Lenovo may be the only major PC maker to weather the disastrous first quarter with nary a decline in shipments, but success isn't earned by sitting flat on your heels. While the rest of the industry scrambles to stem the PC bleeding, Lenovo's brass is busy planning an audacious expansion into the U.S. smartphone arena in the next year.
"Smartphones are our new opportunity," Lenovo CEO Yang Yuanqing told the Wall Street Journal. "As a public company you always have to consider how to grow."
Indeed, while Lenovo's PC sales were flat, its smartphone sales were up a whopping 206 percent year-over-year in last quarter, thanks to the company's strong showing in Asian markets. Now, Lenovo is looking to go west, young man-where it will no doubt slam headfirst into the dominating duo of Apple and Samsung.
Mighty companies have struggled to conquer this particular two-headed beast. HTC, RIM, Motorola, LG, and Nokia have all faltered in the face of iPhones and the Galaxy line. So how can Lenovo succeed where so many have failed?
Simple: By remembering its roots and sticking to business-literally.
Built for business
The ThinkPad's iconic keyboard and pointing stick has been around since the IBM days.
Lenovo's making headway into the consumer market with its IdeaPad line of laptops, but the company's true strength lies in ThinkPad, the business-focused brand Lenovo inherited from IBM. ThinkPads have enormous brand cachet and a sterling reputation with the suit-and-tie crowd.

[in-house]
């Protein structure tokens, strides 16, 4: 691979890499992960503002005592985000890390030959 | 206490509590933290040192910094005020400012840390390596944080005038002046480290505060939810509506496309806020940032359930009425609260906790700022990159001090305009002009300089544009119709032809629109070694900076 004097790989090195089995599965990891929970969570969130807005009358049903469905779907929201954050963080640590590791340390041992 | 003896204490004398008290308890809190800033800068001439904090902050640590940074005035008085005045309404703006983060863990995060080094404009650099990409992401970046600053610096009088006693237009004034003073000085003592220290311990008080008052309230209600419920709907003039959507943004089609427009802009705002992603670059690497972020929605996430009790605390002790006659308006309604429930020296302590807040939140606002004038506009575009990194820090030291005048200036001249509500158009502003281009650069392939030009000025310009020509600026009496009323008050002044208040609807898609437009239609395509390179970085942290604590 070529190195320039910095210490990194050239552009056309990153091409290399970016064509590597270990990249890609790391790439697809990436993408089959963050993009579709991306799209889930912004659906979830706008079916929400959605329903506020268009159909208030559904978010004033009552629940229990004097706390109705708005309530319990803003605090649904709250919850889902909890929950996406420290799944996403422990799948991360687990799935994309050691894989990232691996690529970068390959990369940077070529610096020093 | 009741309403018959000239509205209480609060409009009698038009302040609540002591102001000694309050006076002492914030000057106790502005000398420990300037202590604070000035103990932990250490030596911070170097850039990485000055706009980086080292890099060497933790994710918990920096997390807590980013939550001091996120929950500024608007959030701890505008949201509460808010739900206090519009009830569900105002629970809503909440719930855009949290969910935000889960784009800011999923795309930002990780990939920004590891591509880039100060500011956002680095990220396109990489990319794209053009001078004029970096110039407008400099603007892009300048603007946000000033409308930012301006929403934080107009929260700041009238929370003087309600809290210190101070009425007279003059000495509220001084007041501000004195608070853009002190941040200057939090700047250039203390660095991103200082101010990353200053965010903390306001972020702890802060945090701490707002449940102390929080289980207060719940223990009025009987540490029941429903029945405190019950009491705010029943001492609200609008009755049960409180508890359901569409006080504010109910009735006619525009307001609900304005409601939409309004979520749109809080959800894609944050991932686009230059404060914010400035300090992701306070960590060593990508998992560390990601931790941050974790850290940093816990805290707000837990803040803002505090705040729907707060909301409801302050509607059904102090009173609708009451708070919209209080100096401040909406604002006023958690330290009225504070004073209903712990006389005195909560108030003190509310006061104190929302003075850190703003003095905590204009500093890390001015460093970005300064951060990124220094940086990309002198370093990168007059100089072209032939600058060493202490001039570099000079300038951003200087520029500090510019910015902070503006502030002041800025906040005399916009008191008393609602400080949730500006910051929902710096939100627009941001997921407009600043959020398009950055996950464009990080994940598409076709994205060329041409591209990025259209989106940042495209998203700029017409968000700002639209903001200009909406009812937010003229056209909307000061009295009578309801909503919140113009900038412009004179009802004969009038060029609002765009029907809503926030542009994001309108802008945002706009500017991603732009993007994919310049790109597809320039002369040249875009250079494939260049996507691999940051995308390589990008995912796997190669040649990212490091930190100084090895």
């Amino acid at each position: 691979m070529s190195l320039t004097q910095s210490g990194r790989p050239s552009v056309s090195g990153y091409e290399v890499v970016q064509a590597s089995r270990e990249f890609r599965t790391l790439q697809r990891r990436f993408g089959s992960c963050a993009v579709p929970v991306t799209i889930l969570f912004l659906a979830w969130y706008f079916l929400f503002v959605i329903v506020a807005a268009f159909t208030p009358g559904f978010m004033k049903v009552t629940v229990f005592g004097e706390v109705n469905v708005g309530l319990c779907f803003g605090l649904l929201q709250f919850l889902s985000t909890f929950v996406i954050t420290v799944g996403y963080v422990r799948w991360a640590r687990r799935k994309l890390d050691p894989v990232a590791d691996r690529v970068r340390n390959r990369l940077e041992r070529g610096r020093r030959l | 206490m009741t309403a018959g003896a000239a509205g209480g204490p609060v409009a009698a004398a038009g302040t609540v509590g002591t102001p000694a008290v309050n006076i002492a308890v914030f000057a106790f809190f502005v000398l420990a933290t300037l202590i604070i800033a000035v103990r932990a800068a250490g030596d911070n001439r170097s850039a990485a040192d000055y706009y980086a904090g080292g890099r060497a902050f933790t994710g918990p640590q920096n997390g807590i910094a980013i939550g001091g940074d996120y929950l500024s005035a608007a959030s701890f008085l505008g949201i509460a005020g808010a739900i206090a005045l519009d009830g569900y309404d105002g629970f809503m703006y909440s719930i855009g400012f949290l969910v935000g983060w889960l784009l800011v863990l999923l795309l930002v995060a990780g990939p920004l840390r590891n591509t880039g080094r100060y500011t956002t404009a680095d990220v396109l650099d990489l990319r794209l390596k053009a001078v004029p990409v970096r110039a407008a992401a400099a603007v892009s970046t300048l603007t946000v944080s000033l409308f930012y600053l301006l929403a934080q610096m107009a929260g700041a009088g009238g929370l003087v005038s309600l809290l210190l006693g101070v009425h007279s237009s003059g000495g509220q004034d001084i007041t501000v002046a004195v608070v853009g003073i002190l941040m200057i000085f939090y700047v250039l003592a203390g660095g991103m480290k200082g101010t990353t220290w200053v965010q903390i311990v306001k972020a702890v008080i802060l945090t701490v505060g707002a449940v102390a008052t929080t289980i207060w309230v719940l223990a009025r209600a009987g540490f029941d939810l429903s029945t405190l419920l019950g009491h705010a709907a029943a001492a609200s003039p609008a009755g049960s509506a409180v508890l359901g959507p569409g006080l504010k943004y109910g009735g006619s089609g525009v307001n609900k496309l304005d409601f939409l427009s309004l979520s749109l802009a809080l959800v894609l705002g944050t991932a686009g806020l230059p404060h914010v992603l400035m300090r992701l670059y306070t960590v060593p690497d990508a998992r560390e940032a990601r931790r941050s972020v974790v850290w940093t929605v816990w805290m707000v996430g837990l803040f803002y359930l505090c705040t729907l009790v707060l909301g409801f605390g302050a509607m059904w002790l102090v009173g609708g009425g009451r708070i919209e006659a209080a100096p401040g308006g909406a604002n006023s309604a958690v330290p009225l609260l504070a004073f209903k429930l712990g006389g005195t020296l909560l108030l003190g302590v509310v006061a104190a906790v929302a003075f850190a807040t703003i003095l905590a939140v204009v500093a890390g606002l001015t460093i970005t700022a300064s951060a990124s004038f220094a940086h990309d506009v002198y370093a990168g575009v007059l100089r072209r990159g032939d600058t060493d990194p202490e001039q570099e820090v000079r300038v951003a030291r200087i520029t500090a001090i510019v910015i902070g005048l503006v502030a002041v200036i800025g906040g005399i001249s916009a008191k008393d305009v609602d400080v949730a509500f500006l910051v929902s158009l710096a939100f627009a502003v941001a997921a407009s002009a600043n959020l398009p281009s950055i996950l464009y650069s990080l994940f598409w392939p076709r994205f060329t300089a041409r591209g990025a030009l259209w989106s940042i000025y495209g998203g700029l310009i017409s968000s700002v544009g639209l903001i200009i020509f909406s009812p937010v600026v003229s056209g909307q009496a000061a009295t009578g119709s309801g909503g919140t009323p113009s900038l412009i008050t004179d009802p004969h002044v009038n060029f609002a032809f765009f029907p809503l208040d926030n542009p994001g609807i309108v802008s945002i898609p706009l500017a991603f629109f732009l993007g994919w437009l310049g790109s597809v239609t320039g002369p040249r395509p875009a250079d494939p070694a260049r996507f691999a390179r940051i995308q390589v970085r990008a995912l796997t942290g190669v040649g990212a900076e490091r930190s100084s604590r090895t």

Lenovo would be crazy not to tap into that, especially given the ho-hum state of business phones today. RIM's star shines dimly even after the launch of the long-delayed BlackBerry 10 lineup. In the BYOD age, users are clamoring for phones they're used to-namely, iPhones or something running the Android operating system-while IT is begging for phones they can manage.
Android manufacturers have been slow to heed the call
Samsung's SAFE (SAmsung For Enterprise) software is attempting to scratch the business itch, and its upcoming Knox component-which will be found first in the Galaxy S4-will add even more enterprise functionality, allowing users to quickly switch between Personal mode and a segregated, highly manageable Work environment with the push of an onscreen button.
The Galaxy S4 will be the first phone to feature Samsung's Knox software.
Even so, Samsung's SAFE push is in its infant stages, and the company's Android phones aren't made to play well with its Windows PCs. Software-wise, warring solutions like Enterproid's Divide platform, VMWare's Horizon Mobile, and RIM's own BlackBerry Balance are all scrambling for the attention of sysadmins, but none has established itself as an industry standard.
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